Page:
Any change to the draft or college scholarship availability will disproportionately hit players from disadvantaged backgrounds, reducing their choices, their opportunities to play and their potential return if and when they are drafted. It’s great to talk about increasing diversity in youth baseball and to try to get more young players of color into the sport. You have to back that up with real money, however, and this appears to work against those goals — if you’re cutting bonuses and opportunities, your talent pool will consist only of players who can afford to make little to no money while they play. Players who need incomes, or who might have been able to use a six-figure signing bonus to get by while they played in the minors, might end up leaving the sport for other careers.

•   When you artificially limit access to your sport, and when you force struggles upon your development pipeline (i.e., colleges), you squeeze talent out one way or another. That’s the simple reality, and why so many of us who care about the long-term health of the sport are frustrated by the short-term decision made by MLB (and accepted by the players).

•   Meanwhile, Law points out another eye-popping possibility in this year’s draft: without a normal period to evaluate prospects, and with the ability to receive a comp pick the following year for failing to sign a pick in the first three rounds, might some teams decide simply to punt on the top of this year’s draft? They’ll know that they will have a deeper pool to select from next year, plus (likely) a more normal player evaluation process. The only costs in doing so is that the comp pick is one spot lower than this year and you have a big one-year gap in your player development pipeline, but the tradeoff – in addition to the extra scouting – is that you get to save all that money this year (deeply important to some teams, apparently) *AND* you get to goose your bonus pool for next year when the draft might be so packed that having extra picks and extra dollars to go over slot later in the draft might be all the more valuable.

•   I kind of hate that the decisions about this year’s draft might make it an actually-compelling draft strategy to do the following: pick the guys you want, but offer your top three picks only 40% of their bonus slot (the minimum required to recoup a comp pick if they don’t sign). If they take it, great, you just got an absurd bargain. If they don’t, great, you get all the benefits mentioned in the previous bullet. Heck, you would arguably be best served selecting prospects you strongly suspect WOULDN’T take your 40% offer, like tip-top high schoolers with strong college commitments. When a strategy like this starts to look like a good idea or a competitive advantage, you know that the system screwed up somewhere.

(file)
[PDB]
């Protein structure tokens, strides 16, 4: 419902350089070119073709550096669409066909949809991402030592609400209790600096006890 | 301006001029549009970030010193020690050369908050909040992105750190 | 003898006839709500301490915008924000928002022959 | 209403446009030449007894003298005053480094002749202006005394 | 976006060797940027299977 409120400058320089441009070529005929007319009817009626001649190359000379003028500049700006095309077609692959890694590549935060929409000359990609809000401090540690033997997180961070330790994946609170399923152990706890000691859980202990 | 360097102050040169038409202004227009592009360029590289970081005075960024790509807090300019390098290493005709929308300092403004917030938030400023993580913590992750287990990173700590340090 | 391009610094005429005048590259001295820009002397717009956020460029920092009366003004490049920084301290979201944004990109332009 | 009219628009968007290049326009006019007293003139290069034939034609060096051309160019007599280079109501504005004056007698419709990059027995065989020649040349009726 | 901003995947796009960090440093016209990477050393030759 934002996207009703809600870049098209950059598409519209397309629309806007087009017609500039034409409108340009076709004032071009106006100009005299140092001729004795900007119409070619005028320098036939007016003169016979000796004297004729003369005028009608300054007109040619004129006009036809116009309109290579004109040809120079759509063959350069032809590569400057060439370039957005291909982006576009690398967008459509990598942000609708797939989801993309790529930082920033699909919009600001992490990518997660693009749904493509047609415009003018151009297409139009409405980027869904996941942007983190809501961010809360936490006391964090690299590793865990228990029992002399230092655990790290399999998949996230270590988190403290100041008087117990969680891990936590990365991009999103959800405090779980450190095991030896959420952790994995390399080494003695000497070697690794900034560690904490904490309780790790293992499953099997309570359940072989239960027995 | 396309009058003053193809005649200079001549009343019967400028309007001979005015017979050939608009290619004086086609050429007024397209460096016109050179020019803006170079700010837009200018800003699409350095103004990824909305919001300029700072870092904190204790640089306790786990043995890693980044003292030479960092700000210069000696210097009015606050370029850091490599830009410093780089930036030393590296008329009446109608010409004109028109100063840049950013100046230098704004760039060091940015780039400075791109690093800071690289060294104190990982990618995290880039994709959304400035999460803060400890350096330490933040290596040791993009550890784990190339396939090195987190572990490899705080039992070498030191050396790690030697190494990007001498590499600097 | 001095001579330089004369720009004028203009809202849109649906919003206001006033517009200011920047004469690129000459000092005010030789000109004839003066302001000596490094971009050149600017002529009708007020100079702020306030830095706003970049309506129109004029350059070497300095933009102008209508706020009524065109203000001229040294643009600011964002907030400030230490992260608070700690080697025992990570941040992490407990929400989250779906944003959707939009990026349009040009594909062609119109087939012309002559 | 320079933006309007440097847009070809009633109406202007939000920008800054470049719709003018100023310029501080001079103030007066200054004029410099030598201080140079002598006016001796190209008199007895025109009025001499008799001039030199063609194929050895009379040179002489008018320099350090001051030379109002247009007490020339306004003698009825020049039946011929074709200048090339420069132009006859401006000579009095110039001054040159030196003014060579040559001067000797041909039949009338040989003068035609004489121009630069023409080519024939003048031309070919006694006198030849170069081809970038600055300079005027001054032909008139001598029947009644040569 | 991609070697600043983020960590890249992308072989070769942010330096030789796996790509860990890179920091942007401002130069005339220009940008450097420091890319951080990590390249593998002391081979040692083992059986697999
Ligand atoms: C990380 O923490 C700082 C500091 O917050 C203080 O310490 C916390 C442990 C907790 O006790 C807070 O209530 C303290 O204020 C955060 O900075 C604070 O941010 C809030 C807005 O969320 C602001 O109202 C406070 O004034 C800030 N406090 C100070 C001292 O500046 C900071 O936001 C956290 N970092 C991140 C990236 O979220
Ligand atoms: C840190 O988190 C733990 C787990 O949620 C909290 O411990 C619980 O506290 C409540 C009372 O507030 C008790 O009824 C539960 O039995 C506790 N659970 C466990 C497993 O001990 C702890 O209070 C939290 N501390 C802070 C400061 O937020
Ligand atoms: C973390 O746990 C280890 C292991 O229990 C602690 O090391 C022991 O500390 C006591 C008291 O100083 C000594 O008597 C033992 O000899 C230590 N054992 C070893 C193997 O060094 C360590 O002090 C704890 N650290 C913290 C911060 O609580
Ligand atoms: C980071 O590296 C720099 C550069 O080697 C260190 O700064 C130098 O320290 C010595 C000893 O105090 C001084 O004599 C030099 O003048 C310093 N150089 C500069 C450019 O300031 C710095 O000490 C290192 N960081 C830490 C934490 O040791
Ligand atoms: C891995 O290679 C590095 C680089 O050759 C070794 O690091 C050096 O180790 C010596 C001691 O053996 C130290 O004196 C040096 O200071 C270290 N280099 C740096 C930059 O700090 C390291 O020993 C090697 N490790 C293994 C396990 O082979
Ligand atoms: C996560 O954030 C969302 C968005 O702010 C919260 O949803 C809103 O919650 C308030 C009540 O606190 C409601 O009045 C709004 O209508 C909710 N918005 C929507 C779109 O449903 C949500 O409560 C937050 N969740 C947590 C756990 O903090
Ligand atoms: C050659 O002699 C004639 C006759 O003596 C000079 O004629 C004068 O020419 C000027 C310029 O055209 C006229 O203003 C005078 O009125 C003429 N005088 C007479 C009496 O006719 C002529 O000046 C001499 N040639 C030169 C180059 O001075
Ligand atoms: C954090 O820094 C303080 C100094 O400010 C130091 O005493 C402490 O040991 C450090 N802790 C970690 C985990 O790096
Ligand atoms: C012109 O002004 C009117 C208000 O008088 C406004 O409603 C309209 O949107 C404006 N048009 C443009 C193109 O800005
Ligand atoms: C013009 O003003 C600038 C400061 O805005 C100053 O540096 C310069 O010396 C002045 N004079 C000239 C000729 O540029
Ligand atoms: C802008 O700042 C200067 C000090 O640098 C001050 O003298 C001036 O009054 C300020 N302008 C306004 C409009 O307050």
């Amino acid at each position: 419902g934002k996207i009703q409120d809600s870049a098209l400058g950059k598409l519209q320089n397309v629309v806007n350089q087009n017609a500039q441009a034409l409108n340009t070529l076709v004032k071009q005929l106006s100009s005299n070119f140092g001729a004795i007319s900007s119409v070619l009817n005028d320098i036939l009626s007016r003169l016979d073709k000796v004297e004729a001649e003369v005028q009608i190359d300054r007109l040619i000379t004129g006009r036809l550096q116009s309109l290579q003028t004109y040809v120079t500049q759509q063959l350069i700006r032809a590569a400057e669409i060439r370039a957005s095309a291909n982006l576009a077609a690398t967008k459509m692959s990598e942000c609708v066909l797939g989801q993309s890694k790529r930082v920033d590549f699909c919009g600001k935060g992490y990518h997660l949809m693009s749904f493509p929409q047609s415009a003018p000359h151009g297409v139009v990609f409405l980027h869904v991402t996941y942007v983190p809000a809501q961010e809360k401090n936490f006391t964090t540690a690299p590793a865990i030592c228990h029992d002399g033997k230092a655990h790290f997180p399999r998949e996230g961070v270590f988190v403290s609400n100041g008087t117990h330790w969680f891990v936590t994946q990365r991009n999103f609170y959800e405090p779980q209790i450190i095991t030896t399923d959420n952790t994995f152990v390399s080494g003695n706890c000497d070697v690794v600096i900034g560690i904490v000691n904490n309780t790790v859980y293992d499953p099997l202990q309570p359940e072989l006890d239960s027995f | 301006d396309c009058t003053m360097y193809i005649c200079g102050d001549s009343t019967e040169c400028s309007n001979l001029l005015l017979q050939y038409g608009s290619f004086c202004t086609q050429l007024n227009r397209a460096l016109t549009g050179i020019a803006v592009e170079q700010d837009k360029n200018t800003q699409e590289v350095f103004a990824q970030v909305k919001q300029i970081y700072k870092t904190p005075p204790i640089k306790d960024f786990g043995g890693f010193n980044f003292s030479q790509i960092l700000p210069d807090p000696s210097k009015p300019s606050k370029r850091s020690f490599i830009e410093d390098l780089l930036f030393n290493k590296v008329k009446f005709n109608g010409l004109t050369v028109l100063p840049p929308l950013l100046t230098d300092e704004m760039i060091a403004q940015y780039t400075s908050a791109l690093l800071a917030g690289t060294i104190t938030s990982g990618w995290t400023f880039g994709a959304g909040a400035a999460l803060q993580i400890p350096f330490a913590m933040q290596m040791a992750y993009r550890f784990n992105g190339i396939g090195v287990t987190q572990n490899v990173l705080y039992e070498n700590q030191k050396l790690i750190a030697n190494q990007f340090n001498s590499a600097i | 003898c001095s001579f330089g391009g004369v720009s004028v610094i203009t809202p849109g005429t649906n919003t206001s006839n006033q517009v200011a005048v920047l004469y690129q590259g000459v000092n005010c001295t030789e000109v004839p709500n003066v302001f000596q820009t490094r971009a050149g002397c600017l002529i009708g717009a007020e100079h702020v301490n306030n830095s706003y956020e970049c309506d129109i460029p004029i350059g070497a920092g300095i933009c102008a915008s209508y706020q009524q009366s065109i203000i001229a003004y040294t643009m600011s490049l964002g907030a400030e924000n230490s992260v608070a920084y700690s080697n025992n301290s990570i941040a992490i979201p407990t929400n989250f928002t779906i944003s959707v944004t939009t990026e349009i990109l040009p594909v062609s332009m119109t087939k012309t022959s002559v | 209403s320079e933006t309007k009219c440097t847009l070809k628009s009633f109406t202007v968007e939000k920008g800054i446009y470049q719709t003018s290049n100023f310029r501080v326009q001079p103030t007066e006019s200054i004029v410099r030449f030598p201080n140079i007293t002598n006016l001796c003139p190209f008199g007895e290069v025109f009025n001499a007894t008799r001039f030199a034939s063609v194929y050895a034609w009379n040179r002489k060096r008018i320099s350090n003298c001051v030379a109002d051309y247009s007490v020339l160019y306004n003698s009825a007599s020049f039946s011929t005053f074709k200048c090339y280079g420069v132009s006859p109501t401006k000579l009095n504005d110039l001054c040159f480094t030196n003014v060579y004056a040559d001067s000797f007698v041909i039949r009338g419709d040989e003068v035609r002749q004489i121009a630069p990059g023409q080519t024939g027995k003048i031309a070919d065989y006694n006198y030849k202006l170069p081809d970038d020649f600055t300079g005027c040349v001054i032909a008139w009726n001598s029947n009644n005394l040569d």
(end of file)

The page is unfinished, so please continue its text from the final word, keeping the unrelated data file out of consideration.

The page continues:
•   Among the deals today at Amazon, miscellaneous wall chargers, including one of the lightning fast ones from Anker. I believe I’ve said this before, but the quarantine has made it explosively more true: I have to purchase *and then hide* my own chargers, because the other people in this house find them, move them, and lose them or break them. I don’t think I have lost or broken a single charger in my entire life, and yet I’ve had to secure about FIVE OF THEM for myself over the past few years. It’s madness. (LOVE YOU GUYS!) #ad

•   The mighty Lotte Giants are no longer undefeated, just now losing their first game of the season. At least they had this:

•   Cool, cool, cool, co [sees Sunday] oh:

•   Team masks:



Author: Brett Taylor

Brett Taylor is the Editor and Lead Cubs Writer at Bleacher Nation, and you can find him on Twitter at @BleacherNation and @Brett_A_Taylor.